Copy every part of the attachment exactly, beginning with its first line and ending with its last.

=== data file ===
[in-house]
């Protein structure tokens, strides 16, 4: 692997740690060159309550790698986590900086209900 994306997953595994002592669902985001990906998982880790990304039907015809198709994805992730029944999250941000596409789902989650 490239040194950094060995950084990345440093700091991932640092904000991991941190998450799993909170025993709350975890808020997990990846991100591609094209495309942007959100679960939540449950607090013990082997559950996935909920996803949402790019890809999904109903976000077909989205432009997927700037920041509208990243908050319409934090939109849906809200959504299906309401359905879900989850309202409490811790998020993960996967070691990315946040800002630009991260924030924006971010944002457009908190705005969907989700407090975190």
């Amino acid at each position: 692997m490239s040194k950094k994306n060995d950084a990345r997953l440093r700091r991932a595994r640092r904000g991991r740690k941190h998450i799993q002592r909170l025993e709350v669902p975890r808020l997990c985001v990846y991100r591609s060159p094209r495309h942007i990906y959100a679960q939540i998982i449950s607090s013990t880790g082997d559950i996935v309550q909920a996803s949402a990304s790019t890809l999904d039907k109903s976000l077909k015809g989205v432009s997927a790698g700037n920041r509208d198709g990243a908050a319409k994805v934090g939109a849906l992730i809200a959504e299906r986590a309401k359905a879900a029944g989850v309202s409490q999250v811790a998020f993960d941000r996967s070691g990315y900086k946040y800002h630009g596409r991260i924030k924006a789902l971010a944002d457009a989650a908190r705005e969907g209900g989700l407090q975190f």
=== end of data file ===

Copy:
[in-house]
């Protein structure tokens, strides 16, 4: 692997740690060159309550790698986590900086209900 994306997953595994002592669902985001990906998982880790990304039907015809198709994805992730029944999250941000596409789902989650 490239040194950094060995950084990345440093700091991932640092904000991991941190998450799993909170025993709350975890808020997990990846991100591609094209495309942007959100679960939540449950607090013990082997559950996935909920996803949402790019890809999904109903976000077909989205432009997927700037920041509208990243908050319409934090939109849906809200959504299906309401359905879900989850309202409490811790998020993960996967070691990315946040800002630009991260924030924006971010944002457009908190705005969907989700407090975190």
């Amino acid at each position: 692997m490239s040194k950094k994306n060995d950084a990345r997953l440093r700091r991932a595994r640092r904000g991991r740690k941190h998450i799993q002592r909170l025993e709350v669902p975890r808020l997990c985001v990846y991100r591609s060159p094209r495309h942007i990906y959100a679960q939540i998982i449950s607090s013990t880790g082997d559950i996935v309550q909920a996803s949402a990304s790019t890809l999904d039907k109903s976000l077909k015809g989205v432009s997927a790698g700037n920041r509208d198709g990243a908050a319409k994805v934090g939109a849906l992730i809200a959504e299906r986590a309401k359905a879900a029944g989850v309202s409490q999250v811790a998020f993960d941000r996967s070691g990315y900086k946040y800002h630009g596409r991260i924030k924006a789902l971010a944002d457009a989650a908190r705005e969907g209900g989700l407090q975190f």